On the use (and misuse) of Gini Coefficients in Credit Scoring
Over years of blogging, one of our most popular ever blog posts was about the Gini coefficient. In this series of posts, we revisit the Gini and dig further into its uses and the ways we see it misused in credit scoring.
What is a GINI?
For lenders around the world, the “Gini Coefficient” is an often heard, sometimes feared, and frequently misunderstood statistical measure. Commonly used to assess things like wealth inequality, Gini Coefficients are also used to evaluate the predictive power of credit scoring models. In other words, a Gini Coefficient can help measure how good a credit score is at predicting who will repay and who will default on a loan: the better a credit score, the better it should be at giving lower scores to riskier applicants, and higher scores to safer applicants.
Though calculating a Gini Coefficient is complex, understanding it is fairly simple:
A Gini Coefficient is merely a scale of predictive power from 0 to 1, and a higher Gini means more predictive power.
On the use (and misuse) of Gini Coefficients in Credit Scoring: Comparing Ginis
This is part 2 of a series of blog posts about Ginis in Credit Scoring. To see the part 1, follow this link.
What is an AUC?
AUC stands for “Area Under the (ROC) Curve”. From a statistical perspective, it measures the probability that a good client chosen randomly has a score higher than a bad client chosen randomly. In that sense, AUC is a statistical measure widely used in many industries and fields across academia to compare the predictive power of two or more different statistical classification models over the exact same data sample .
How is AUC used in Credit Scoring?
In the particular case of Credit Scoring, AUCs are useful for example in the model development process, when there are several candidate models built over the same training data and they need to be compared. Another typical use is at the time of introducing a new credit score, to compare a challenger against an incumbent score over the same sample of data under a champion challenger framework.
On the use (and misuse) of Gini Coefficients in Credit Scoring: Gini and Acceptance Rate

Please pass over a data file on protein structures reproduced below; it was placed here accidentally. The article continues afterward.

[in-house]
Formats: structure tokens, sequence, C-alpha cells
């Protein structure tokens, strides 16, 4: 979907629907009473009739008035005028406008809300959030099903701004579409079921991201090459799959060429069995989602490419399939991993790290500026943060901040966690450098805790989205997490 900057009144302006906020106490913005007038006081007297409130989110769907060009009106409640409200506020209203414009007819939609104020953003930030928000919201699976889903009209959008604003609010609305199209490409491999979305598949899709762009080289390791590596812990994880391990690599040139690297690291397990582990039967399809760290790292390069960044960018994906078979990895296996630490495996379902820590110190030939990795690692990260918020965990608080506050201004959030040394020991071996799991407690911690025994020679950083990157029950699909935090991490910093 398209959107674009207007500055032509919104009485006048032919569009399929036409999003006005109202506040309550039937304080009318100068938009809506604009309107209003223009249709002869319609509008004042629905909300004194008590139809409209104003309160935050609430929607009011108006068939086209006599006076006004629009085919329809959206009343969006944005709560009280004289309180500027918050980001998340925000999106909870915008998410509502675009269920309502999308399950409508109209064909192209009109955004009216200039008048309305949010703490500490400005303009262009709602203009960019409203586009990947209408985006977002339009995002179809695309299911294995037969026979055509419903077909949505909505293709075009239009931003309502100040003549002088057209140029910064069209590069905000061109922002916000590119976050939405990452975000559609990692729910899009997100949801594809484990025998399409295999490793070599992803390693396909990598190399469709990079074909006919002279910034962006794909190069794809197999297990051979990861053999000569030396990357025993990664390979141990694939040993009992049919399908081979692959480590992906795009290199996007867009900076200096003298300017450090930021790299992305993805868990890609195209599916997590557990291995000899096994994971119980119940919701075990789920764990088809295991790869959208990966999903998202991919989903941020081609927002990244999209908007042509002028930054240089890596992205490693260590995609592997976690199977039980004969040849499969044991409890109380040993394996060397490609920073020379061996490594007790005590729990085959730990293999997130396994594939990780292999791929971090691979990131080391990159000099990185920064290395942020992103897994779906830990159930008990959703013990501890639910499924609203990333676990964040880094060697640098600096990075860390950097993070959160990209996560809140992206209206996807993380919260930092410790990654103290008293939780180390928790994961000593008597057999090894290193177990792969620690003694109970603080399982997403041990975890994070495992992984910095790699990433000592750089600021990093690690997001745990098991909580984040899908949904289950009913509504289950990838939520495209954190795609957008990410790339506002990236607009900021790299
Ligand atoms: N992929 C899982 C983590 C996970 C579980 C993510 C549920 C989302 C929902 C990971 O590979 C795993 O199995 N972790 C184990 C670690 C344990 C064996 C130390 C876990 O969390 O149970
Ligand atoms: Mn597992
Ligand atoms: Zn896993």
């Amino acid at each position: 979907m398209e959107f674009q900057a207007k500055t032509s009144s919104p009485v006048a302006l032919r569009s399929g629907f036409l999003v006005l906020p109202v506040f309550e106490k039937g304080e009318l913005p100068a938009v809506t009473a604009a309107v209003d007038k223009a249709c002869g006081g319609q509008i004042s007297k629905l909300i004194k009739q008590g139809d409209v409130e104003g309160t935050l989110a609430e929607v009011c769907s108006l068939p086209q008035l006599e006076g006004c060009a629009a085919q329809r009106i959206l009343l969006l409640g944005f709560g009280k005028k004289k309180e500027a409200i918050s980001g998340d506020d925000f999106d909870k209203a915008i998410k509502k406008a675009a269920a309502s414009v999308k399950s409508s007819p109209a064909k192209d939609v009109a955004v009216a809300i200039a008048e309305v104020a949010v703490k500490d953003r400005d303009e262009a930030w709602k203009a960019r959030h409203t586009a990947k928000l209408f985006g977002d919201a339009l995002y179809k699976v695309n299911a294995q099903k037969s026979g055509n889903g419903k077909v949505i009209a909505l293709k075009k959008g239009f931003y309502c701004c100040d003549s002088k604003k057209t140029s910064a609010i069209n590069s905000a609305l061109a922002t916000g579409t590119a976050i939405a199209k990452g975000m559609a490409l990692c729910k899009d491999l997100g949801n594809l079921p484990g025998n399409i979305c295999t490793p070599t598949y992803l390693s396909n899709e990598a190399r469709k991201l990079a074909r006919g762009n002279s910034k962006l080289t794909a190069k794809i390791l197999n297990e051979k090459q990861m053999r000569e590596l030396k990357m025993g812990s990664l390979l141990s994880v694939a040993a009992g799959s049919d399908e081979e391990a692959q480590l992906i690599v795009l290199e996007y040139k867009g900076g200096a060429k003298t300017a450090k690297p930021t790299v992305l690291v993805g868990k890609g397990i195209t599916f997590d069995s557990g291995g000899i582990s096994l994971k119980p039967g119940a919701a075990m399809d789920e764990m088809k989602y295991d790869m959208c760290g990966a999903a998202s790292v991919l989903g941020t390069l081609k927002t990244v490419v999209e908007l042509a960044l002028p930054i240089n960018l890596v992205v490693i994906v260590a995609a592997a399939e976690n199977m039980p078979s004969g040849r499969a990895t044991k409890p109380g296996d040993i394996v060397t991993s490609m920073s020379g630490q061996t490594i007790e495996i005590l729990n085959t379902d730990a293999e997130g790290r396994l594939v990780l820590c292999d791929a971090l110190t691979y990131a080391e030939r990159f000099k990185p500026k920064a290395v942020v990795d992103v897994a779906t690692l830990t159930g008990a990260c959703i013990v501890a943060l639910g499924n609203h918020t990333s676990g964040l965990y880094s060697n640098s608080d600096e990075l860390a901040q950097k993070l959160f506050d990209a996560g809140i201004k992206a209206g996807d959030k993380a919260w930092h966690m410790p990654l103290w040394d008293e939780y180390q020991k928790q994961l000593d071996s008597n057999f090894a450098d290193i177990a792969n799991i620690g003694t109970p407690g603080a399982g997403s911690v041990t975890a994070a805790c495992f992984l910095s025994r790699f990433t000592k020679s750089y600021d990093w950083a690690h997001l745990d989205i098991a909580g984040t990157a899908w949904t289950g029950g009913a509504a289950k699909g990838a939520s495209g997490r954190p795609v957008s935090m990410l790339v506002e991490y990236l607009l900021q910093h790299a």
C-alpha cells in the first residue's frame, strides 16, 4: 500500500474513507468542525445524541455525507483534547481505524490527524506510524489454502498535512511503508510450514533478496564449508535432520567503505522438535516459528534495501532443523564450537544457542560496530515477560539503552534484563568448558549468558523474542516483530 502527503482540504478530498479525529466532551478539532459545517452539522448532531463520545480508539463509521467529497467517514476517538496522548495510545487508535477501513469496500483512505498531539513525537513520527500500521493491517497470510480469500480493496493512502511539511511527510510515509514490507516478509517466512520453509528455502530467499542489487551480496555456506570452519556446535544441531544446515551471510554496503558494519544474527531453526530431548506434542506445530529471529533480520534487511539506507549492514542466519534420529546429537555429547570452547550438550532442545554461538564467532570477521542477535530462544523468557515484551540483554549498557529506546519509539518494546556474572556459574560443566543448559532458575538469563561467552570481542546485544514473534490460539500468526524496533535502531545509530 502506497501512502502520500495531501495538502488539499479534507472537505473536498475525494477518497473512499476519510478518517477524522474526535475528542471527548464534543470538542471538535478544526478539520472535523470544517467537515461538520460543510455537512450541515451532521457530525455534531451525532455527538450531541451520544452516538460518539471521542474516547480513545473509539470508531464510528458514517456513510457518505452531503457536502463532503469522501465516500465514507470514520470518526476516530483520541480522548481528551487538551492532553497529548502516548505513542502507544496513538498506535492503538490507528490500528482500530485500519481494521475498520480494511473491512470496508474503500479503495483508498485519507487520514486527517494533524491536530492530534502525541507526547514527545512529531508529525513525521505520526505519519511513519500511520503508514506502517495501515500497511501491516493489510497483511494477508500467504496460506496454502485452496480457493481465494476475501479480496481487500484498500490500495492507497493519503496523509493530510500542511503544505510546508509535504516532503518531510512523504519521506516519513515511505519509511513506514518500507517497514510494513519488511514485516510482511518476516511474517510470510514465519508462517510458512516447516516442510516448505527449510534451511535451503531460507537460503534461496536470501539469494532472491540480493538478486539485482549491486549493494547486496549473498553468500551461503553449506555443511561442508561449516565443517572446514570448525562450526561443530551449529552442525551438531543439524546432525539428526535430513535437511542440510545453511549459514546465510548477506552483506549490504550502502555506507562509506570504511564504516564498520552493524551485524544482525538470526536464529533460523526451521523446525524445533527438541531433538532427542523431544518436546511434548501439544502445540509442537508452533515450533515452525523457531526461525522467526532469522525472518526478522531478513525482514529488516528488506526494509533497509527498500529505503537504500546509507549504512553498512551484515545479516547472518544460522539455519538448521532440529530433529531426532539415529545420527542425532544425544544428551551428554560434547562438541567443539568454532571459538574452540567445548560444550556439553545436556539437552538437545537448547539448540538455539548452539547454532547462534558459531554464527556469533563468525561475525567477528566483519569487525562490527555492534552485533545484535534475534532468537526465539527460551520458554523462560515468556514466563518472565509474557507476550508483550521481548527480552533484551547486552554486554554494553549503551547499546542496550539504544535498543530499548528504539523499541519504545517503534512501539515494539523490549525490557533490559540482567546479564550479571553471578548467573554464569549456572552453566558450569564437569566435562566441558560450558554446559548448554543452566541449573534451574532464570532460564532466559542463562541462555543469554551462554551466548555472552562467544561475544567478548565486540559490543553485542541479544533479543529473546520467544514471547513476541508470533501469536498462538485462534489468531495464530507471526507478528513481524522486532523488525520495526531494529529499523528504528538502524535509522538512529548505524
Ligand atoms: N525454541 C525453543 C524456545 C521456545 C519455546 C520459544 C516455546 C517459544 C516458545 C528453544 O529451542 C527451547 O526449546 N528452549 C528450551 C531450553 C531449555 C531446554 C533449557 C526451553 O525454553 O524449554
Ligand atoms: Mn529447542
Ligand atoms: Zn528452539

The relationship between Gini Coefficients and Acceptance Rate
One of the most frequent uses of Credit Scores is to decide whether to admit or reject an applicant applying for loan. This is usually called an “Admission score” or “Origination score”. A key decision around this use case is the selection of a score cut-off that will determine a threshold for admission. This cut-off value determines the acceptance rate of the population.
If the score is working well and predictive power is good, the relationship between acceptance rate and default rate will be positive. The higher the acceptance rate, the higher the default rate of the accepted population and vice versa. The direction of this relationship also has two implications: when acceptance rate is higher, the absolute number of bad loans (i.e. non-performing loans) or “bads” will also be higher, and the proportion of these “bads” in respect to the total loans in the accepted population will be higher too.
What does this mean in practical terms?
It means that the predictive power as measured by a Gini coefficient for the exact same score at different levels of acceptance rate for the exact same population will be different. The higher the acceptance rate, the higher the Gini coefficient and vice versa.
On the use (and misuse) of Gini Coefficients in Credit Scoring: the Economics of Credit Scoring
Gini Coefficients and the Economics of Credit Scoring
On a global scale, billions of dollars in debt are granted every year using decisions derived from credit scoring systems. Financial institutions critically depend on these quantitative decision to enable accurate risk assessments for their lending business. In this sense, as with any tool that serves a business purpose, the application of credit scoring is not ultimately measured by its statistical properties, but by its impact in business results: how much can Credit Scoring help to increase the benefit and/or to decrease the cost of the lending business.